The Companies (Directors’ Report) and Limited Liability Partnerships (Energy and Carbon Report) Regulations 2018 (“the 2018 Regulations”) implement the government’s policy on Streamlined Energy and Carbon Reporting (SECR) and these new legal obligations came into force on 1st April 2019.
The Companies Act 2006 (Strategic Report and Directors’ Report) Regulations 2013 introduced changes to require quoted companies to report their annual emissions and an intensity ratio in their Directors’ Report. The 2018 Regulations bring in additional disclosure requirements for quoted companies. The 2018 Regulations also introduce requirements for large unquoted companies and limited liability partnerships to disclose their annual energy use and greenhouse gas emissions, and related information.
The legislation affects:
Remember, you, or part of your organisation, may fall within the scope of SECR even if undertaking public, or not for profit activities as registered companies or companies/LLPs owned by universities, academies or NHS Trusts. You are however not however required to report under the SECR framework at an organisational level if your organisation is defined as a public body, although you may still have other reporting requirements such as under the Greening Government Commitments.
The government encourages all private sector organisations in the UK which are not in scope of the legislation to report similarly, although this remains voluntary.
Under changes introduced by the 2018 Regulations, large unquoted companies and large LLPs are obliged to report their UK energy use and associated greenhouse gas emissions as a minimum relating to gas, electricity and transport fuel, as well as an intensity ratio and information relating to energy efficiency action, through their annual reports. Quoted companies of all sizes continue to be required to report their global greenhouse gas (GHG) emissions and an intensity ratio through their annual reports. Additionally, they are now required to report their total global energy use and information relating to energy efficiency action alongside the methodology used to calculate the new and existing disclosure requirements.
The new mandatory reporting requirements imposed by the 2018 Regulations are designed to:
Although businesses should make use of their normal accounting and environmental management systems to regularise the collection of energy use information throughout the year, additions or changes to existing systems or processes may be required to take account of the new disclosure requirements.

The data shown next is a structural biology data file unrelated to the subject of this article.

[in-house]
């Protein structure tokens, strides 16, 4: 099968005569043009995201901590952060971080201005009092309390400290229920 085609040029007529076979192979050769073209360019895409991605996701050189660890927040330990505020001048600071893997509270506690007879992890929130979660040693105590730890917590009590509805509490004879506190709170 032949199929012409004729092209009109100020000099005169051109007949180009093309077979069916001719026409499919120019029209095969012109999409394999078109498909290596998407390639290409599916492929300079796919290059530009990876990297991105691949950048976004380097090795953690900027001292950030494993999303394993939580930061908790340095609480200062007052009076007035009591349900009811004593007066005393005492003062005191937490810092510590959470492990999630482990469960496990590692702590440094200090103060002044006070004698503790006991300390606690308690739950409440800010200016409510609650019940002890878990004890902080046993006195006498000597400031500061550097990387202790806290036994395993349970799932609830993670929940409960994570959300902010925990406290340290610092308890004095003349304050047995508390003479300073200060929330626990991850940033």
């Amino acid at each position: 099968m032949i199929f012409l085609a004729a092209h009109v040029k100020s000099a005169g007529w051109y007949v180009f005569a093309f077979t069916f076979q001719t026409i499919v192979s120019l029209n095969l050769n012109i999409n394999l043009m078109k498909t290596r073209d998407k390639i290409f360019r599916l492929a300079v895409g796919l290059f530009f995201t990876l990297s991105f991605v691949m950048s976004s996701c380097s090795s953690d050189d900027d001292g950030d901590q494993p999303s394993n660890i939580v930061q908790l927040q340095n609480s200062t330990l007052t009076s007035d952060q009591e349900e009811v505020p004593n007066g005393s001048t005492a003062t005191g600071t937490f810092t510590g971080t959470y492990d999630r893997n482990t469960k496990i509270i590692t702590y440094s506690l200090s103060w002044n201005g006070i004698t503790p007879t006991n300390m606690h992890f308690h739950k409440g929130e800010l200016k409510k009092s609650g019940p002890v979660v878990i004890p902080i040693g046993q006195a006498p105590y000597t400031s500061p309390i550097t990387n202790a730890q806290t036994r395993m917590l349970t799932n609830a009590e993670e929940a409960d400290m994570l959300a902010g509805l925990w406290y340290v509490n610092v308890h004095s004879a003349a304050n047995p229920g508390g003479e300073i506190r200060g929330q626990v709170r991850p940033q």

While SECR reporting requirements cover emissions and energy information for the current and previous financial year, organisations may also wish to voluntarily set forward-looking science-based emissions reduction targets. Organisations seeking to report on forward-looking financial risks and opportunities arising from climate change should consider reporting in line with the recommendations of the Task Force on Climate-related Financial Disclosures (TCFD). The TCFD has developed a globally recognised framework for making climate-related financial disclosures which the UK Government formally endorsed in September 2017.
Under changes introduced by the 2013 and 2018 Regulations, quoted companies of any size that are required to prepare a Directors’ Report under Part 15 of the Companies Act 2006, are required to disclose information relating to their energy use and GHG emissions. Quoted companies in this respect are those whose equity share capital is officially listed on the main market of the London Stock Exchange; or is officially listed in an European Economic Area State; or is admitted to dealing on either the New York Stock Exchange or NASDAQ.
Quoted companies within the scope of the legislation must continue as a minimum to disclose in their Directors’ Report their:
Additionally for financial years that start on, or after, 1st April 2019, quoted companies must also report:
For financial years starting on or after 1st April 2019, quoted companies also need to state what proportion of their energy consumption and their emissions related to emissions and energy consumption in the UK (including offshore area).
Under changes made by the 2018 Regulations, unquoted companies incorporated in the UK which are required to prepare a Directors’ Report under Part 15 of the Companies Act 2006, and which are “large” (see below) are required to prepare and file energy and carbon information in their Directors’ Reports. This applies to both registered companies and to unregistered companies which are required to prepare company accounts and reports. Under the 2018 Regulations, LLPs which are “large” are also required to prepare and file energy and carbon information in their accounts and reports (in a new ‘Energy and Carbon Report’). The definition of “large” is the same as applies in the existing framework for annual accounts and reports, based on sections 465 and 466 of the Companies Act 2006. The qualifying conditions are met by a company or LLP in a year in which it satisfies two or more of the following three requirements:
Please note that the definition of “large” according to SECR differs from the one applicable to ESOS i.e. a company which EITHER employs 250 staff OR exceeds both €50 million (turnover) and €43 million (balance sheet total).
Unquoted companies and Limited Liability Partnerships in scope of the legislation will be required to disclose energy and carbon information in their accounts and reports, including:
Additionally, if you are an offshore undertaking (i.e. if your activities consist wholly or mainly of offshore activities as defined in the 2018 Regulations) you must disclose your emissions and energy use for the UK and the offshore area.